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Der Spiegel reports on the growling-ever-louder Indonesian Merapi volcano in an article titled: Geologists Warning of Mega-Eruption of Merapi. The Merapi eruptions are becoming more violent – and the big bang could be just ahead. The Indonesian volcano has been spewing 800°C ash clouds for days.
Investigations of the volcano have revealed that an unprecedented Magma reservoir lurks underneath it, says Birger Lühr, a volcano researcher at the GFZ in Potsdam, Germany.
A rough estimate indicates that there is three times more magma than what was ejected by the Indonesian volcano Tambora in 1815 – the biggest eruption in the last 10,000 years, which led to a cooling of the climate globally.Geoscientists aren’t sure what to make of this huge magma reservoir. As Der Spiegel reports, they are hesitant to make predictions of catastrophe (That’s only done in climate science, even though the odds are far less).
Word of a ‘mega-eruption’ is making the rounds among scientists. But apparently they are avoiding the use of the word to avoid being labelled preachers of disasters.
"the bright sun was extinguish'd... morn came and went--and came, and brought no day"
-Darkness by George Gordon, Lord Byron
On April 10, 1815, a series of eruptions began, culminating to the largest eruption in recorded history. The eruption lasted several days. It blew a chunk off of the mountain almost a mile wide. The volcanic column, after flying 40 km into the sky, returned to the ground, creating a huge pyroclastic flow of ash, pumice, and debris. The pyroclastic flow alone killed more than 10,000 people in its path. The ash that fell from Tambora travelled as far as 1300 km (800 miles) away.
When the pyroclastic flow reached the ocean, the debris created such a large displacement of water that tsunamis as high as 5 meters emanated out from the island. These tsunamis caused flooding, devastation, and death on many of the other Indonesian islands.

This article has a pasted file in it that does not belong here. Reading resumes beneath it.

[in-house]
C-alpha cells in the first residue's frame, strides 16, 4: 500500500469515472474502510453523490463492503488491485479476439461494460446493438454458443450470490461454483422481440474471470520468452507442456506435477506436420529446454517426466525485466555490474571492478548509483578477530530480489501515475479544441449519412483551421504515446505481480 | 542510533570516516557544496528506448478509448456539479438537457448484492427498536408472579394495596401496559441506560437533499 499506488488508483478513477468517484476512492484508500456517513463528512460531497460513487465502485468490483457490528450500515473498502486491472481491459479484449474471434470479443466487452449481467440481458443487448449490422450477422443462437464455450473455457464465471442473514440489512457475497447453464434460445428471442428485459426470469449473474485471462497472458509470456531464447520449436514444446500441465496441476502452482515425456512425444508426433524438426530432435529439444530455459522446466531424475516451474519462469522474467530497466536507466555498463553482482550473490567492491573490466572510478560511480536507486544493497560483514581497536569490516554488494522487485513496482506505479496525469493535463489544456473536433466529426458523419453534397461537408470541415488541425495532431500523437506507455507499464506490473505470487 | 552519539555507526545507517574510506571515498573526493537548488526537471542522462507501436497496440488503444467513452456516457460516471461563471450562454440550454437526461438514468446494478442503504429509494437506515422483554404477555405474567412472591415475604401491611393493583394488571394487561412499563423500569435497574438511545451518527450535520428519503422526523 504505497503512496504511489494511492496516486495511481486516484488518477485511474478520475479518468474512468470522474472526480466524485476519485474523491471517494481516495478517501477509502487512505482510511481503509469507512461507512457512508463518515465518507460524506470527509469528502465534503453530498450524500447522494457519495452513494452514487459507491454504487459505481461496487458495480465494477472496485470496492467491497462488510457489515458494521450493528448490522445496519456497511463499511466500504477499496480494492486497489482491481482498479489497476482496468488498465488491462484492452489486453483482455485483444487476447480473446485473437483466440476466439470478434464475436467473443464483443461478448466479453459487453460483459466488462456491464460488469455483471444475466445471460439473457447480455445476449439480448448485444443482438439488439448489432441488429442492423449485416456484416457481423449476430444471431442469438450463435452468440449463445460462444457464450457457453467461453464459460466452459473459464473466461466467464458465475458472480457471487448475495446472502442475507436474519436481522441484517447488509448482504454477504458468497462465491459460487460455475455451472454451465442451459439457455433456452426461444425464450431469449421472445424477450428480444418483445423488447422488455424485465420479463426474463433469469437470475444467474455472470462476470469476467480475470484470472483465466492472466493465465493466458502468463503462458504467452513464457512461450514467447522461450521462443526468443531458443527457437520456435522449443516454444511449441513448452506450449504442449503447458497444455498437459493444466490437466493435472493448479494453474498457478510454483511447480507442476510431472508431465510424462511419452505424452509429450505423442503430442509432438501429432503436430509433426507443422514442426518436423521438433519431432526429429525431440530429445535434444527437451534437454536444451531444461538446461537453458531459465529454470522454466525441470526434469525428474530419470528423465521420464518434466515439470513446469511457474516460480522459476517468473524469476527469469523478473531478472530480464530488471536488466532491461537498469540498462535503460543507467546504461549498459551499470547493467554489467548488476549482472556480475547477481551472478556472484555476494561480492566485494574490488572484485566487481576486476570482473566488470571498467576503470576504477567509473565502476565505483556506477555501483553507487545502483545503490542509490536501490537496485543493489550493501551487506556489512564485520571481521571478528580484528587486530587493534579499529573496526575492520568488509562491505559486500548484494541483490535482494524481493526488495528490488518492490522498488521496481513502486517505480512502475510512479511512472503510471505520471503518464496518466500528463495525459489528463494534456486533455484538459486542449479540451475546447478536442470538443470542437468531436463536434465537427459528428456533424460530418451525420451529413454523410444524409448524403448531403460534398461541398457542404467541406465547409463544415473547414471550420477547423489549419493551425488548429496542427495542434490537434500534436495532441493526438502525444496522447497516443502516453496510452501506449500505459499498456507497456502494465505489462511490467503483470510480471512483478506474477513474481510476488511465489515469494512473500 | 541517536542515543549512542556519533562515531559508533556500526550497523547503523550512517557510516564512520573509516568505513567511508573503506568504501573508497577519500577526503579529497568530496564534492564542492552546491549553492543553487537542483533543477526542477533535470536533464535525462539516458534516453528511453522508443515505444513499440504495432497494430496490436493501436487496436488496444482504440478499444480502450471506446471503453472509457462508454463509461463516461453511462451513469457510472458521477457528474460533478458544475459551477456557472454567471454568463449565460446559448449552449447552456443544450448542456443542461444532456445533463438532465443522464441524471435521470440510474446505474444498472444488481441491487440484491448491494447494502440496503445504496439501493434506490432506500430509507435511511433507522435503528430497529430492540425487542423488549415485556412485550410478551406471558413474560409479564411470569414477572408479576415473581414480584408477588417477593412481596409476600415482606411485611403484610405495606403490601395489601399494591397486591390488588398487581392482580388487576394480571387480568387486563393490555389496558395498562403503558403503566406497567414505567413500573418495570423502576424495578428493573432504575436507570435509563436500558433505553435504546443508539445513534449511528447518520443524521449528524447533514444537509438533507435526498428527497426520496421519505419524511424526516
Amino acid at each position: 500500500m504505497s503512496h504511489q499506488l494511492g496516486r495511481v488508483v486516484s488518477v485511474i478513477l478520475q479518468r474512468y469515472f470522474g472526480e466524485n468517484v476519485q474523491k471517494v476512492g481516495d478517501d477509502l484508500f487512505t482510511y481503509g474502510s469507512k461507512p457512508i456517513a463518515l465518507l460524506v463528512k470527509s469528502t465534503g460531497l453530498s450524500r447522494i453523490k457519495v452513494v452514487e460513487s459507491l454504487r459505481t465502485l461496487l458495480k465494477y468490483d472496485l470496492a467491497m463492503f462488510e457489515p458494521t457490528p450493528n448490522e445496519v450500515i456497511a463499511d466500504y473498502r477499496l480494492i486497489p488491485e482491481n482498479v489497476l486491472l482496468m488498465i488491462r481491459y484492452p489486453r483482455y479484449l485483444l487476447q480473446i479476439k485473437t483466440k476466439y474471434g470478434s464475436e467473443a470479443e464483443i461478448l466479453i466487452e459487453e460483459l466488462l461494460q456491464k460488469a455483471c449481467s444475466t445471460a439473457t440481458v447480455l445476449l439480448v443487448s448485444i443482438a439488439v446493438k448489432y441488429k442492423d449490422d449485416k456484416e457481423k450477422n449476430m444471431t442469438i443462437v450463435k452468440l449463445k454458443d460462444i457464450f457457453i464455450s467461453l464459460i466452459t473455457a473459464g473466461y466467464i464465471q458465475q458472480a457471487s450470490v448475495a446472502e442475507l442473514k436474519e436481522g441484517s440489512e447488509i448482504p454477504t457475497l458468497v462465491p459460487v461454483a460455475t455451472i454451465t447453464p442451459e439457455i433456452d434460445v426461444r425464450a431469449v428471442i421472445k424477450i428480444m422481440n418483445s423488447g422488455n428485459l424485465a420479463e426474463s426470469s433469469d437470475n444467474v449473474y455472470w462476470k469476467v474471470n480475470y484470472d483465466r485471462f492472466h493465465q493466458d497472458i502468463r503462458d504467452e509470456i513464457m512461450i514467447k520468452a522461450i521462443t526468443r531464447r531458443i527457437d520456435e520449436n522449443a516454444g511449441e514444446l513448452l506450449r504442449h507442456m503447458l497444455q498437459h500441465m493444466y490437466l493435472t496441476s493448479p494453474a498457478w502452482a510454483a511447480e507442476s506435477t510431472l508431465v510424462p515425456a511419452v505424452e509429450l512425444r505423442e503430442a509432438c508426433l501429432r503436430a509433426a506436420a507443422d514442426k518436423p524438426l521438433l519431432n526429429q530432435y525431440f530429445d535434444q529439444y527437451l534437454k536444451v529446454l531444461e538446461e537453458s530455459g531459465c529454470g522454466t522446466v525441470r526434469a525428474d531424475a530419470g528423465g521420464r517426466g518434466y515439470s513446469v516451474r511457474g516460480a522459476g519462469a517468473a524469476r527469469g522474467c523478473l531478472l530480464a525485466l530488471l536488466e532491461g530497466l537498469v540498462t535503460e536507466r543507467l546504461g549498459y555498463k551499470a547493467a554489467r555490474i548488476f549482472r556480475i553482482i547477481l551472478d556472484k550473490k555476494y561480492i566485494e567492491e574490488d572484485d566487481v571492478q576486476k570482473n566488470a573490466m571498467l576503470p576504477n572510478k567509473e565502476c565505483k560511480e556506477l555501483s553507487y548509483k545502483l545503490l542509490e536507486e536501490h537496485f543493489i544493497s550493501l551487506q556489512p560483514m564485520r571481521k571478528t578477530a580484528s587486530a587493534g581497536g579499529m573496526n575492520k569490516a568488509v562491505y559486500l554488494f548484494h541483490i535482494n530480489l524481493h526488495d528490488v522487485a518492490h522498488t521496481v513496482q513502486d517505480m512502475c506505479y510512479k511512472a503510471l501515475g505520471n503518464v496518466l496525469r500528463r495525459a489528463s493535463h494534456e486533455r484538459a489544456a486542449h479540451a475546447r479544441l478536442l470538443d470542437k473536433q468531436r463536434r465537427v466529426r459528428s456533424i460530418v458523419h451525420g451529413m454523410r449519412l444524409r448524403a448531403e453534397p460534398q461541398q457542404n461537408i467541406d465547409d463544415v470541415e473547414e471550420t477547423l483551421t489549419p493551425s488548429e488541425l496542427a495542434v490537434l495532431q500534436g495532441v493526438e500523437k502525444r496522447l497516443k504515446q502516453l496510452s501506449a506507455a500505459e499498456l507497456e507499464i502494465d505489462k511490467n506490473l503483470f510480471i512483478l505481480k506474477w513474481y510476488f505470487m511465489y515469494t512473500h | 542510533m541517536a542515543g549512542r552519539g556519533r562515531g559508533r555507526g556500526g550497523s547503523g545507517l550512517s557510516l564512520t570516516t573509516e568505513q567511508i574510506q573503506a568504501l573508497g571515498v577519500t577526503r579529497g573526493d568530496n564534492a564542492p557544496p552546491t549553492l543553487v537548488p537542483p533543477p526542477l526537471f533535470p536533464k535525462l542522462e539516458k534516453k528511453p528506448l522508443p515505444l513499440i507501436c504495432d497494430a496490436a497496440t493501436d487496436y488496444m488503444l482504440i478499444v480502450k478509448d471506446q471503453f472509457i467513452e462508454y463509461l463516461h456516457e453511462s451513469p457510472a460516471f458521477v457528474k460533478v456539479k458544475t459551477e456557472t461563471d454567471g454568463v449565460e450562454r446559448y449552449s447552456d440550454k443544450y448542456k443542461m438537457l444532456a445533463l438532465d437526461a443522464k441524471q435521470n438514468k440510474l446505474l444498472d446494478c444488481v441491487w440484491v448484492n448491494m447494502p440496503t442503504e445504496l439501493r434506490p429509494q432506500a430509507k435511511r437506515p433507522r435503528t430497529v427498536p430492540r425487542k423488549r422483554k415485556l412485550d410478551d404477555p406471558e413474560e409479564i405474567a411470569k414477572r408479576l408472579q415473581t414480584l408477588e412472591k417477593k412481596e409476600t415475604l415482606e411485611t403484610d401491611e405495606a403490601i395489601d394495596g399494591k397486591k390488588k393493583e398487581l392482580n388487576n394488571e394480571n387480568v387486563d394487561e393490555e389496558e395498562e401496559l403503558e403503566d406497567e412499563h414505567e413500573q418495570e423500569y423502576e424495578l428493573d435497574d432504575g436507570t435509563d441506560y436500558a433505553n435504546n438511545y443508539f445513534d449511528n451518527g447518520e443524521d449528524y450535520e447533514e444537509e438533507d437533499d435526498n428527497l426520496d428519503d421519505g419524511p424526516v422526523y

After the eruption was over, and estimated 100-150 cubic kilometers of ash and debris were said to have been ejected from the mountain.
The Year without a Summer
In 1816, the overal temperature on Earth, specifically in the Northern Hemisphere, lowered so drastically that it became known as the year without a summer. Weather was disturbed all over, with problems in Western Europe and the United States, as well as Asia. Monsoon season was affected, which is thought to also be tied to a cholera epidemic that year. In places like New England and Canada, frost was recorded in every month of the year, and snow fell in June. This phenomenon is known as global cooling.
The summer temperatures in 1816 averaged just a few degrees below normal, but as mentioned, it frosted throughout the summer. The highs were still close to 100 degreed Fahrenheit on some days. However, the cold spells, especially at night, cause massive crop failure, and, as a result, even more famine.
Meanwhile, worries are growing over two other volcanoes that are showing increased activity.
Mount Semeru in Lumajang, East Java, has been almost continuously active since 1967 and on Thursday morning it spewed smoke 100 meters into the air. In Sikka, East Nusa Tenggara, authorities have warned of increased activity at Mount Egon.
“Since Wednesday the mountain has been shrouded in a thick cloud emanating from the crater,” said Suryanto, head of the Egon observation post.
Two other mountains in East Nusa Tenggara — Rokatenda and Lewotobi — are also reported to be exhibiting increased activity.